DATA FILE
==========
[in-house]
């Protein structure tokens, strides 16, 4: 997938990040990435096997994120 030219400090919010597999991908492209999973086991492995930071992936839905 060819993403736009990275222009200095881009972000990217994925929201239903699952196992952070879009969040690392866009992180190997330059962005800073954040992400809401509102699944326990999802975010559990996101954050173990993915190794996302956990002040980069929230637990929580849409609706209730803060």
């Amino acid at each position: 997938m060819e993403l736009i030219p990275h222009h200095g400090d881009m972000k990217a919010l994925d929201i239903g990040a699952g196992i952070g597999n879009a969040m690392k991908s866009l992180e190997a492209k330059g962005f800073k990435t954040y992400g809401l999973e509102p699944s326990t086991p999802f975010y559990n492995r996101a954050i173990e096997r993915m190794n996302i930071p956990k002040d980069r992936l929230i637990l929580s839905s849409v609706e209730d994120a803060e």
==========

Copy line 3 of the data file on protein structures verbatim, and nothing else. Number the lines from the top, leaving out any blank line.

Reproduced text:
């Amino acid at each position: 997938m060819e993403l736009i030219p990275h222009h200095g400090d881009m972000k990217a919010l994925d929201i239903g990040a699952g196992i952070g597999n879009a969040m690392k991908s866009l992180e190997a492209k330059g962005f800073k990435t954040y992400g809401l999973e509102p699944s326990t086991p999802f975010y559990n492995r996101a954050i173990e096997r993915m190794n996302i930071p956990k002040d980069r992936l929230i637990l929580s839905s849409v609706e209730d994120a803060e």